It sounds completely absurd to think that the first relationships we have as a child impact who and how we love 20, 30, even 40 plus years later. But that is the gist of attachment theory.
We all have needs. Some of these needs include the need for affection, love, and shelter. As children, when we have a parent who for one reason or another is not able to meet some of these needs, anxiety ensues, and the individual is likely to grow up to have insecure attachments with their friends and loved ones.
There are various ways in which we go about coping with this anxiety from our childhood, but one of the most fascinating ways we do this is in our choice of romantic partners.
If these romantic relationships are simply a replica of how our mother and father treated us, essentially, we exhaust an enormous amount of effort trying to fix developmental trauma from our childhood. And, in some instances, love is simply another way we appease our unconscious need to heal our past.
There are two parts of us that influence who we love: the conscious and unconscious self.
For those of us who have a tendency of being insecurely attached, our choices in love tend to be made by our subconscious mind. We cling to the way that this person “feels like home.”
Then, there are the individuals who are insecurely attached but, as a result, become emotionally withdrawn in relationships. They try to keep people close in proximity, but not necessarily close enough to be emotionally vulnerable.
The most frustrating, yet not so surprising part about all of this, is that people who are insecurely attached have this magical tendency of gravitating toward one another.
For the sake of this post, love can be grossly simplified into two parts: feelings and actions. And some of us who are insecurely attached tend to fall for partners simply based on feelings, while completely ignoring the actions (or inactions) of their partners.
And I use the word “ignore” because, often, people are aware of their companion’s negligent behavior, but rather, wrongfully assume they can make this person change.
Some individuals are insecurely attached and as a result rarely open up; they value being self-sufficient and fear rejection so much so that they often use the defense mechanism of not having expectations.
By not having expectations, people are attempting to alleviate any disappointment that may arise when they feel someone close to them has failed them. And this usually unconscious way of coping shouldn’t necessarily be seen as bad.
At some point, this defense mechanism of being emotionally prude and suppressing their feelings of intimacy was pivotal for their emotional survival throughout their childhood.
The issue is, this way of coping is outdated. It no longer serves its purpose and is more likely than not to be detrimental to their intimate relationships.
And then some individuals tend to be more anxious with their partners. We have a tendency to be so fearful of abandonment that we’ll do almost anything to prevent it. We are hypervigilant and so preoccupied with our partner and their behaviors, that any indication of actual or perceived feelings of abandonment can trigger episodes of complete hysteria.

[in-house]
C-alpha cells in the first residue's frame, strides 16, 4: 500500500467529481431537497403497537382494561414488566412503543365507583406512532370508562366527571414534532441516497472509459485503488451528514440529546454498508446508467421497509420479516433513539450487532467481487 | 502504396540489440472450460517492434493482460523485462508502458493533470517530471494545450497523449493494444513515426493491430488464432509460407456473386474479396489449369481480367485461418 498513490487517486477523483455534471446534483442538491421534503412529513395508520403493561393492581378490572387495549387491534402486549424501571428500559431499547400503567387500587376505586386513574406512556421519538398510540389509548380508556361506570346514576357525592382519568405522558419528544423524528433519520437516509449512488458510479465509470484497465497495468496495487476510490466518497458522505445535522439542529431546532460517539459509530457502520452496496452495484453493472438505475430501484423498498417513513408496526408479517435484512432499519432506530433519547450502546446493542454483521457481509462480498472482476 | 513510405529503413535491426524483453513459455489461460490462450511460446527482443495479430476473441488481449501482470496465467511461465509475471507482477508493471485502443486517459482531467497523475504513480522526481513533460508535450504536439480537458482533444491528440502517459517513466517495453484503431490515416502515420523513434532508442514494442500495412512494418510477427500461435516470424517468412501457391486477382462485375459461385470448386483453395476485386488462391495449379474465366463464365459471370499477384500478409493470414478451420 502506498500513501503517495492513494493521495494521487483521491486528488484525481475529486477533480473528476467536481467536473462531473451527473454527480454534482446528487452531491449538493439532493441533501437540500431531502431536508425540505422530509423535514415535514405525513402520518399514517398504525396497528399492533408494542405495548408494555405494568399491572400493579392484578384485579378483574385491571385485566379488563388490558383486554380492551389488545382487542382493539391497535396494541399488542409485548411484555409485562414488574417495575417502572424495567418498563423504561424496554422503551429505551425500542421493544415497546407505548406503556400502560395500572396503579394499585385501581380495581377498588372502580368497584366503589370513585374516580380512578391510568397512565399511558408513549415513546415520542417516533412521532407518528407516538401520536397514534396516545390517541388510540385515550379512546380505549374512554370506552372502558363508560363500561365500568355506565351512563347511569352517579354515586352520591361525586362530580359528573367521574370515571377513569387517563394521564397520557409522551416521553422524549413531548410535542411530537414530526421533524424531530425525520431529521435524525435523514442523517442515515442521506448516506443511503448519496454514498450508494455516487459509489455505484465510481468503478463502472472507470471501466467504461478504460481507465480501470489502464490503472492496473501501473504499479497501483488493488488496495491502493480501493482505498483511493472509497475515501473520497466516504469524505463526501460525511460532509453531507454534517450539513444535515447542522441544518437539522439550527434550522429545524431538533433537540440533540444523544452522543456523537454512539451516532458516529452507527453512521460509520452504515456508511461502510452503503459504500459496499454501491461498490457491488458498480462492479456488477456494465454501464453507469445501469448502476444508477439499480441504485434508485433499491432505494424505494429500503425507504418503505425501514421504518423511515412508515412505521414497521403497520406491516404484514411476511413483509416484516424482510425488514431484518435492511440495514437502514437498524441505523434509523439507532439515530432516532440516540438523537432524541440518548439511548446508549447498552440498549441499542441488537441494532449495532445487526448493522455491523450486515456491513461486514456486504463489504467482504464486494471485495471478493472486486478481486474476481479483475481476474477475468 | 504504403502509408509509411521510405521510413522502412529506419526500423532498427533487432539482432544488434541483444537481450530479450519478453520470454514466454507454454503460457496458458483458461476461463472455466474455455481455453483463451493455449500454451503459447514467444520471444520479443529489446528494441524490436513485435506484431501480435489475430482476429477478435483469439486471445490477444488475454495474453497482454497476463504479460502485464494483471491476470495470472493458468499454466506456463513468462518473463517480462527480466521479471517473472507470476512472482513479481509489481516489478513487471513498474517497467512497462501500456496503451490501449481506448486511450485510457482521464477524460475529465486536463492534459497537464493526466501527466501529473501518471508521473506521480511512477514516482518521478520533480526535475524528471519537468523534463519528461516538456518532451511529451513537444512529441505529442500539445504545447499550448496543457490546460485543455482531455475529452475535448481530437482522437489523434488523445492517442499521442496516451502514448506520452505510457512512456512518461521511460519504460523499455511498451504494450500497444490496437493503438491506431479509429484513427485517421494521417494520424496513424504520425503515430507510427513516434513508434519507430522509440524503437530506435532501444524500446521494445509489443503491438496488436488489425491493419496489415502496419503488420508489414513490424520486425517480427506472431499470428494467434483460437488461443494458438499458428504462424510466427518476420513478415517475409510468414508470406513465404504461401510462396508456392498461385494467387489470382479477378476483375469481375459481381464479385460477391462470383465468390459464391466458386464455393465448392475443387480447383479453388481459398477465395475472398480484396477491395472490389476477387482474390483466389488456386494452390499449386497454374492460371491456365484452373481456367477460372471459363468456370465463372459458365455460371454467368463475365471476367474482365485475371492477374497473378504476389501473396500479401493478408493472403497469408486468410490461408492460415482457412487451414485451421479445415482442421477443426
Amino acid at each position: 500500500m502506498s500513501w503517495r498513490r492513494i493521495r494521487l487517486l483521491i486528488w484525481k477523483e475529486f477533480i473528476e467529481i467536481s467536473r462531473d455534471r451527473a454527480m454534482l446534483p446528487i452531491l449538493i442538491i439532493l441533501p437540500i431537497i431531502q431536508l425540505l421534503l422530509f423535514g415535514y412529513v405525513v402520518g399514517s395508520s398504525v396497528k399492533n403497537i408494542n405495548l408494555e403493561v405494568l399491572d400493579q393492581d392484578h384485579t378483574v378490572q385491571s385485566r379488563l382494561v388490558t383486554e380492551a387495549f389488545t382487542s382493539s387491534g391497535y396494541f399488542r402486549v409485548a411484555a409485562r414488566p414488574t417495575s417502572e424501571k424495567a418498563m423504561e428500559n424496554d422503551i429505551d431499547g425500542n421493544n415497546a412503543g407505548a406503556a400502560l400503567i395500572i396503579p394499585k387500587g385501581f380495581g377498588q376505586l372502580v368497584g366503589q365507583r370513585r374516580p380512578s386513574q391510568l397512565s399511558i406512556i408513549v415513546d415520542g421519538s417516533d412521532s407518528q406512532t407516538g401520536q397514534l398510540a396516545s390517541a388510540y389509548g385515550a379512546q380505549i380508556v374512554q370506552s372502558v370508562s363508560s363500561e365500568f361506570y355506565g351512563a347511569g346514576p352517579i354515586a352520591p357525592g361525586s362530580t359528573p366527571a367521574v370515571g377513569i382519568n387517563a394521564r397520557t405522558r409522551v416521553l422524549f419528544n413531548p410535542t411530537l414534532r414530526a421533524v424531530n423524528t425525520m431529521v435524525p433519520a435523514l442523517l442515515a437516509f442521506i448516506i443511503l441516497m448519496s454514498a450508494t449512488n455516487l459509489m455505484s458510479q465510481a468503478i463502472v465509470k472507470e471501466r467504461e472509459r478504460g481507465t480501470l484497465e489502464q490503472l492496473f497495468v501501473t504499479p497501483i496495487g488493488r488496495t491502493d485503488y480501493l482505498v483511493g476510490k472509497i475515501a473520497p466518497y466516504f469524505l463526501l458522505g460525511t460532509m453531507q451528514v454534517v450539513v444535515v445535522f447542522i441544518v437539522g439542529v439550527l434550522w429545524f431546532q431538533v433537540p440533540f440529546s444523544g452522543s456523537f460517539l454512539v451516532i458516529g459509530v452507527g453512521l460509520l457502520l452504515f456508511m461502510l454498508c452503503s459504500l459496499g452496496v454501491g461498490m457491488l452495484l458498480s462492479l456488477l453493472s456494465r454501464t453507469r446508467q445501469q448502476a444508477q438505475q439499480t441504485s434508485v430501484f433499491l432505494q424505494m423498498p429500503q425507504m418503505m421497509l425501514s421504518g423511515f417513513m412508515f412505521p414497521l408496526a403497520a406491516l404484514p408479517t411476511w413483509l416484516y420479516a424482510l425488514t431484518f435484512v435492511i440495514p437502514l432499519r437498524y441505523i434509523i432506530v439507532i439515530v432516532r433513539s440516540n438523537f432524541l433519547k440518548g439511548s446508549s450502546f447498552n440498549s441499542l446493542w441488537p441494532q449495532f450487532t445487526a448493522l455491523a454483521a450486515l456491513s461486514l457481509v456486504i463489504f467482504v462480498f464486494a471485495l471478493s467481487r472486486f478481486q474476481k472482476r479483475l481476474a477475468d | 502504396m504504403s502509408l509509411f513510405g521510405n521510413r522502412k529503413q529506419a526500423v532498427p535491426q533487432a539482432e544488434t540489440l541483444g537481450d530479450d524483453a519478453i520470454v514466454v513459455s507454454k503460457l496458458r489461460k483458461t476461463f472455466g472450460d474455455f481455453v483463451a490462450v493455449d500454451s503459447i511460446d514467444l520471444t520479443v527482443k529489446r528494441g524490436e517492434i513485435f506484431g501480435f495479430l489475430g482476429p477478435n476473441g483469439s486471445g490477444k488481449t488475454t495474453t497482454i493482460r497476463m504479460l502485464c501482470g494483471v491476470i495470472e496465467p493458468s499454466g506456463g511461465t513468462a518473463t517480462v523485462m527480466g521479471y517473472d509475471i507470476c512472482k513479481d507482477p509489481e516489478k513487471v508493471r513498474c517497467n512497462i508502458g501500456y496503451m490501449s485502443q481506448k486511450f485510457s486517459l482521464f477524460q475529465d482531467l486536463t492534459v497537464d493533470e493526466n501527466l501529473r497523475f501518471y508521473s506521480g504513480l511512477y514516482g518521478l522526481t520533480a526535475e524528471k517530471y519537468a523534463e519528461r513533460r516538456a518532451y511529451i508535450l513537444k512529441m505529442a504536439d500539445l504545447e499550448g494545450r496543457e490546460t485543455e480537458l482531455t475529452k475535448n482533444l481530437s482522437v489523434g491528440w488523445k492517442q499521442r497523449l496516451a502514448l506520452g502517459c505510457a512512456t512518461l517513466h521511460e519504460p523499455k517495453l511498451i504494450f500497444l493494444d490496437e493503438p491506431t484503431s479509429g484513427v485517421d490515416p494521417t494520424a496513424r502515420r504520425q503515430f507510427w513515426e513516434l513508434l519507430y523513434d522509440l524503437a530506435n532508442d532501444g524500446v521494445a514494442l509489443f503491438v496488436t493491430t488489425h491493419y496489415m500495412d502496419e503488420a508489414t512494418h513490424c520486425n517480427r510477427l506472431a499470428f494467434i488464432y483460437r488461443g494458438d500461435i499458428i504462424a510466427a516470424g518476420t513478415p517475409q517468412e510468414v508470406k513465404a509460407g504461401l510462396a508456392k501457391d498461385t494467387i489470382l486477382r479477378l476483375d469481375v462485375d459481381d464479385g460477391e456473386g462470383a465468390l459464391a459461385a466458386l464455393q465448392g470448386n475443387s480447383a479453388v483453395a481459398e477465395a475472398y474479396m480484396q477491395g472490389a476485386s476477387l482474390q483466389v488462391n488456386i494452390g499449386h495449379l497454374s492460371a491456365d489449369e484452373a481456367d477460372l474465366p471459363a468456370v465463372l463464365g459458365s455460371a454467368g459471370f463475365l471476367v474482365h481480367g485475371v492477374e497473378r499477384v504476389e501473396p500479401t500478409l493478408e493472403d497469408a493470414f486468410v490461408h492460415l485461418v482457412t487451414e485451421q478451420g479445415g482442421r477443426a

Basically, we try way too hard, which is why sometimes these people will bend over backward to prove their worth to their partners and seek to satisfy this relentless need for validation.
People who are anxious/preoccupied may feel that they need to be constantly reassured of their partner’s love, but the reality is, their need for reassurance will never be satisfied because it is most likely rooted in unhealed pain of their childhood.
Attachment theory is fascinating because it reveals how much we’re all just looking for a second chance — a do-over, if you will — to atone the relationships of our past and finally get things right with an inattentive or emotionally (sometimes physically) abusive parent.
And because technology has yet to advance to where we can teleport ourselves back in time and be the advocate we needed when we were simply a precious and impressionable little bundle of joy; we desperately seek out opportunities to get things right with our partners.
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Somehow, if only we could get the inconsistent and emotionally unavailable partner to commit, then this would finally disprove the notion we’ve created from our childhood that we are not lovable or good enough.
But the thing is, we have always been enough. The challenge is in understanding that how others treat us is not indicative of our self-worth.
But the beauty of it all is that attachment, and our ability to love, is not finite. Just as easily as we form unhealthy attachments, we can unlearn these habits and form healthy and secure relationships.
Contrary to what is displayed in the media, on television, and in most pop songs, love doesn’t have to be this scream of pain, or an unrequited and dysfunctional romance. But instead, we can strive for something that embodies peace and emotional maturity in our relationships.
Unwritten is a website for millennials written and run by millennials. We’re committed to giving Generation-Y the discussion they need, whether it be a source of news, a much needed laugh, a comforting shoulder to cry on, or a place to have their own stories heard.
This article was originally published at Unwritten. Reprinted with permission from the author.